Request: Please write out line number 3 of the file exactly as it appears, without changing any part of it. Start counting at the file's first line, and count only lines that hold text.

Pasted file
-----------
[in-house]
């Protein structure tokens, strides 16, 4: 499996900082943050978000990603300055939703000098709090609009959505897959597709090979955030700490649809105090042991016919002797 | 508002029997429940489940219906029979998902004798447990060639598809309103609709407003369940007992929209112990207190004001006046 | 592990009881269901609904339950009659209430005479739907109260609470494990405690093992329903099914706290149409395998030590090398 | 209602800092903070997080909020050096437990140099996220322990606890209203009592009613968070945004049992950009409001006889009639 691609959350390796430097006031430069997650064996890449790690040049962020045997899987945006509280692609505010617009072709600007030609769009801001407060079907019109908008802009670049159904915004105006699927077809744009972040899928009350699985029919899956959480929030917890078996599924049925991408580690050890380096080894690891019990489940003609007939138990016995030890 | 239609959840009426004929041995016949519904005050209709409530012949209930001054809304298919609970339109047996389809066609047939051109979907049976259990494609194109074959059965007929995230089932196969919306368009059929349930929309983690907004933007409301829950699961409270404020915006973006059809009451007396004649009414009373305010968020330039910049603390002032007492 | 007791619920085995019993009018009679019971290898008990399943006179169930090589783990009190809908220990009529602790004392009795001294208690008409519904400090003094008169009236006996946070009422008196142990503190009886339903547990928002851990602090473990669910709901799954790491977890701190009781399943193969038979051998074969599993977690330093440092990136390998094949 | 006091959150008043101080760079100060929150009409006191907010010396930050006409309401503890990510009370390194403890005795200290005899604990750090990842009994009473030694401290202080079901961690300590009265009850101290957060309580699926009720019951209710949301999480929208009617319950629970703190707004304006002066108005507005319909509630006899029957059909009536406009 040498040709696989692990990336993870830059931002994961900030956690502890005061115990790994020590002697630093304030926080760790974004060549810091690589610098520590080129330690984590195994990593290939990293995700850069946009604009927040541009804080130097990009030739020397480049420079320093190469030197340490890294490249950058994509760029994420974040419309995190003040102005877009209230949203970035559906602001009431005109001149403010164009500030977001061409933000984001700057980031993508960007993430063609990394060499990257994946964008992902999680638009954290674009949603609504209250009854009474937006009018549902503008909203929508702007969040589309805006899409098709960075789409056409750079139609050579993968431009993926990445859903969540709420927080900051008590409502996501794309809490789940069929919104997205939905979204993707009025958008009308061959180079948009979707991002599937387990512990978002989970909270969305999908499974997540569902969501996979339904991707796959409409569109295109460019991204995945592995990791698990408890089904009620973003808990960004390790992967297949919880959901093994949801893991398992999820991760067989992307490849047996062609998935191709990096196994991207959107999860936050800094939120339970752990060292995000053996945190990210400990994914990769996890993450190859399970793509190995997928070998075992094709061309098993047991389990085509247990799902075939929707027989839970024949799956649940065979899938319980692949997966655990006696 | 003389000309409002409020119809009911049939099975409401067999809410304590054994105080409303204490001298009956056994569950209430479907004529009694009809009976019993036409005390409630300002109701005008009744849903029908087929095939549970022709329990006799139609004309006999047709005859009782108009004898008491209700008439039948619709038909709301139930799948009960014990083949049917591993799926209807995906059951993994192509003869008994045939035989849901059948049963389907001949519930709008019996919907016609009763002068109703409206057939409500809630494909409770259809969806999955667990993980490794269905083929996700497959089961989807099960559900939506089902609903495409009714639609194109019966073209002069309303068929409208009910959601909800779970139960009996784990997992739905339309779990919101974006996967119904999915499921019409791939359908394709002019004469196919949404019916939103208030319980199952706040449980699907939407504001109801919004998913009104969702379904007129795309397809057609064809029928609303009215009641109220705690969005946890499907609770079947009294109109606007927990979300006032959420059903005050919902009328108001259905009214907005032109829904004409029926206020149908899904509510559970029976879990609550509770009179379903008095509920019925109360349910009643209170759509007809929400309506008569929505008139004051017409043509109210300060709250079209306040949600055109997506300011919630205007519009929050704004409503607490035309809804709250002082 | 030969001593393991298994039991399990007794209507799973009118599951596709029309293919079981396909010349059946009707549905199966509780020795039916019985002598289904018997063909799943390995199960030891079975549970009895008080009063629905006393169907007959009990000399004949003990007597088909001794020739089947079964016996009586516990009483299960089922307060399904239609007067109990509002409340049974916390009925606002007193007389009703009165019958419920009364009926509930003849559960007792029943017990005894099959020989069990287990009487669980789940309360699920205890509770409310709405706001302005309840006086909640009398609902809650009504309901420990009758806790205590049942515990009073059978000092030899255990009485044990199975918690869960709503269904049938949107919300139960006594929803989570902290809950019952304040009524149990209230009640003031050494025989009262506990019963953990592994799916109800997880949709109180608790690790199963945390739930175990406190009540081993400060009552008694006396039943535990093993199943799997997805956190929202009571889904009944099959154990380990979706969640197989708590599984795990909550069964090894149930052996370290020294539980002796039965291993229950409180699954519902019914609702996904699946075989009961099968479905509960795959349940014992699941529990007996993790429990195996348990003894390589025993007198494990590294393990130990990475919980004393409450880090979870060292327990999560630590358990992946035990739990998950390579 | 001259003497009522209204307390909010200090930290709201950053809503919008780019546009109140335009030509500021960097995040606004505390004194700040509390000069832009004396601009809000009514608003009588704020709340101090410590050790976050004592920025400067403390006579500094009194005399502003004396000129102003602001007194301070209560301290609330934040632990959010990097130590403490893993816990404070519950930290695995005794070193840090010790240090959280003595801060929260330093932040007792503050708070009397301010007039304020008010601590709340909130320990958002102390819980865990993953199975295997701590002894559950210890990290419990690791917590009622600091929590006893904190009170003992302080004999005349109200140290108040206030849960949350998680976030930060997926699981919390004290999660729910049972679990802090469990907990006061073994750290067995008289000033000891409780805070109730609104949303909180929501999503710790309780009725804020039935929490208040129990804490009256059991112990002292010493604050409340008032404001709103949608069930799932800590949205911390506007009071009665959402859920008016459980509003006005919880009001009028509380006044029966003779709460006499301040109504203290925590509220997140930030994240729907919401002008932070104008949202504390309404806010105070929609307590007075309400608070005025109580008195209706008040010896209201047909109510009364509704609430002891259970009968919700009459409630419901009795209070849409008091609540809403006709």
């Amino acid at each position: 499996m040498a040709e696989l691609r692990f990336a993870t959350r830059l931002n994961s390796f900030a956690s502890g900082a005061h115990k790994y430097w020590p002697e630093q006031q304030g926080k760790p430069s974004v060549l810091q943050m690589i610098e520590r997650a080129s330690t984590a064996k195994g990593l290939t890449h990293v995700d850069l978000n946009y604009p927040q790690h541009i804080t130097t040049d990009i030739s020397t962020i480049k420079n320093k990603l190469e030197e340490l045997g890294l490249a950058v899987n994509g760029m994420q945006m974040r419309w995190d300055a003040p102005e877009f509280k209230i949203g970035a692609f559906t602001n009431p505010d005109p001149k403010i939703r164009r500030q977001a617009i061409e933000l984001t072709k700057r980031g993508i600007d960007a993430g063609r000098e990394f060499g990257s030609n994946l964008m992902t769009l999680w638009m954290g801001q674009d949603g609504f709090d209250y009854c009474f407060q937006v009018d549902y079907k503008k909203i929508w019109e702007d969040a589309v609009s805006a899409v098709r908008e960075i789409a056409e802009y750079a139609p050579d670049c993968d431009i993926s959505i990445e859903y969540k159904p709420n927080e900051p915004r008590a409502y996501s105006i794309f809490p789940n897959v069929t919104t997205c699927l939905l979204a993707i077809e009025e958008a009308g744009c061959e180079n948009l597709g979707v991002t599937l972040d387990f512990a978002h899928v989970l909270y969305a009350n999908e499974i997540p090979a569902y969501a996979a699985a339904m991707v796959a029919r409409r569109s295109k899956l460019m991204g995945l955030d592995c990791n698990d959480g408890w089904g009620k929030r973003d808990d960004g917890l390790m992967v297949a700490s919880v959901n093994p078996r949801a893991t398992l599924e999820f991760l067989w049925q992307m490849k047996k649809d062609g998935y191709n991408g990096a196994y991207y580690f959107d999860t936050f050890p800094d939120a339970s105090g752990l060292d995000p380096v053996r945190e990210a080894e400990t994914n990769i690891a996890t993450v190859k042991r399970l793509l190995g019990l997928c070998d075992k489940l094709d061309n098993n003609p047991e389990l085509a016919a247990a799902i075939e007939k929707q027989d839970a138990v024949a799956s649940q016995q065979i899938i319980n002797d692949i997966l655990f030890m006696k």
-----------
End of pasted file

């Amino acid at each position: 499996m040498a040709e696989l691609r692990f990336a993870t959350r830059l931002n994961s390796f900030a956690s502890g900082a005061h115990k790994y430097w020590p002697e630093q006031q304030g926080k760790p430069s974004v060549l810091q943050m690589i610098e520590r997650a080129s330690t984590a064996k195994g990593l290939t890449h990293v995700d850069l978000n946009y604009p927040q790690h541009i804080t130097t040049d990009i030739s020397t962020i480049k420079n320093k990603l190469e030197e340490l045997g890294l490249a950058v899987n994509g760029m994420q945006m974040r419309w995190d300055a003040p102005e877009f509280k209230i949203g970035a692609f559906t602001n009431p505010d005109p001149k403010i939703r164009r500030q977001a617009i061409e933000l984001t072709k700057r980031g993508i600007d960007a993430g063609r000098e990394f060499g990257s030609n994946l964008m992902t769009l999680w638009m954290g801001q674009d949603g609504f709090d209250y009854c009474f407060q937006v009018d549902y079907k503008k909203i929508w019109e702007d969040a589309v609009s805006a899409v098709r908008e960075i789409a056409e802009y750079a139609p050579d670049c993968d431009i993926s959505i990445e859903y969540k159904p709420n927080e900051p915004r008590a409502y996501s105006i794309f809490p789940n897959v069929t919104t997205c699927l939905l979204a993707i077809e009025e958008a009308g744009c061959e180079n948009l597709g979707v991002t599937l972040d387990f512990a978002h899928v989970l909270y969305a009350n999908e499974i997540p090979a569902y969501a996979a699985a339904m991707v796959a029919r409409r569109s295109k899956l460019m991204g995945l955030d592995c990791n698990d959480g408890w089904g009620k929030r973003d808990d960004g917890l390790m992967v297949a700490s919880v959901n093994p078996r949801a893991t398992l599924e999820f991760l067989w049925q992307m490849k047996k649809d062609g998935y191709n991408g990096a196994y991207y580690f959107d999860t936050f050890p800094d939120a339970s105090g752990l060292d995000p380096v053996r945190e990210a080894e400990t994914n990769i690891a996890t993450v190859k042991r399970l793509l190995g019990l997928c070998d075992k489940l094709d061309n098993n003609p047991e389990l085509a016919a247990a799902i075939e007939k929707q027989d839970a138990v024949a799956s649940q016995q065979i899938i319980n002797d692949i997966l655990f030890m006696k």